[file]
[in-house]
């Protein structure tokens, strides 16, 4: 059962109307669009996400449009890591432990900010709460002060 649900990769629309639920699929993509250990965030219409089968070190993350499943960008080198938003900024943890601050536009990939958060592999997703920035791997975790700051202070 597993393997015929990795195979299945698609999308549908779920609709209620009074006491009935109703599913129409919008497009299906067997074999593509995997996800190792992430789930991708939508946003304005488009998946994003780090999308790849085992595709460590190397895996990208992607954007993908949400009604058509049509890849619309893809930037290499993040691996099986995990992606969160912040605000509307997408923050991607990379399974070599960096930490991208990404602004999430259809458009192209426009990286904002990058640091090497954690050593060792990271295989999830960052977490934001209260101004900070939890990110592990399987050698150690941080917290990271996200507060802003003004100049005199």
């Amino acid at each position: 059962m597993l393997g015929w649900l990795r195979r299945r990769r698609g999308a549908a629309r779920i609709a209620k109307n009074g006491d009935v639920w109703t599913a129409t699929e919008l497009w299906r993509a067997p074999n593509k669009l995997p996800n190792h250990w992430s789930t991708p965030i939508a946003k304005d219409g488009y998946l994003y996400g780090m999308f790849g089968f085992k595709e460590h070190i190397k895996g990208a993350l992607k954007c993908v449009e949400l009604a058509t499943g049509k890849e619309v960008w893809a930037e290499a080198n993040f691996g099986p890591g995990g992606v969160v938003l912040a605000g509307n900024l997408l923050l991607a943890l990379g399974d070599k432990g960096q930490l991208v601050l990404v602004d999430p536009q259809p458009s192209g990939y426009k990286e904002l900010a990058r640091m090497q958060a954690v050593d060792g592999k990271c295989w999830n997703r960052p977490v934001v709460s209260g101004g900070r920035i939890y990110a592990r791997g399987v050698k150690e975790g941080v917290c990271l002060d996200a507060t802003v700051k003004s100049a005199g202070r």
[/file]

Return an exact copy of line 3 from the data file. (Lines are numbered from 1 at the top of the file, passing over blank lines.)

């Amino acid at each position: 059962m597993l393997g015929w649900l990795r195979r299945r990769r698609g999308a549908a629309r779920i609709a209620k109307n009074g006491d009935v639920w109703t599913a129409t699929e919008l497009w299906r993509a067997p074999n593509k669009l995997p996800n190792h250990w992430s789930t991708p965030i939508a946003k304005d219409g488009y998946l994003y996400g780090m999308f790849g089968f085992k595709e460590h070190i190397k895996g990208a993350l992607k954007c993908v449009e949400l009604a058509t499943g049509k890849e619309v960008w893809a930037e290499a080198n993040f691996g099986p890591g995990g992606v969160v938003l912040a605000g509307n900024l997408l923050l991607a943890l990379g399974d070599k432990g960096q930490l991208v601050l990404v602004d999430p536009q259809p458009s192209g990939y426009k990286e904002l900010a990058r640091m090497q958060a954690v050593d060792g592999k990271c295989w999830n997703r960052p977490v934001v709460s209260g101004g900070r920035i939890y990110a592990r791997g399987v050698k150690e975790g941080v917290c990271l002060d996200a507060t802003v700051k003004s100049a005199g202070r």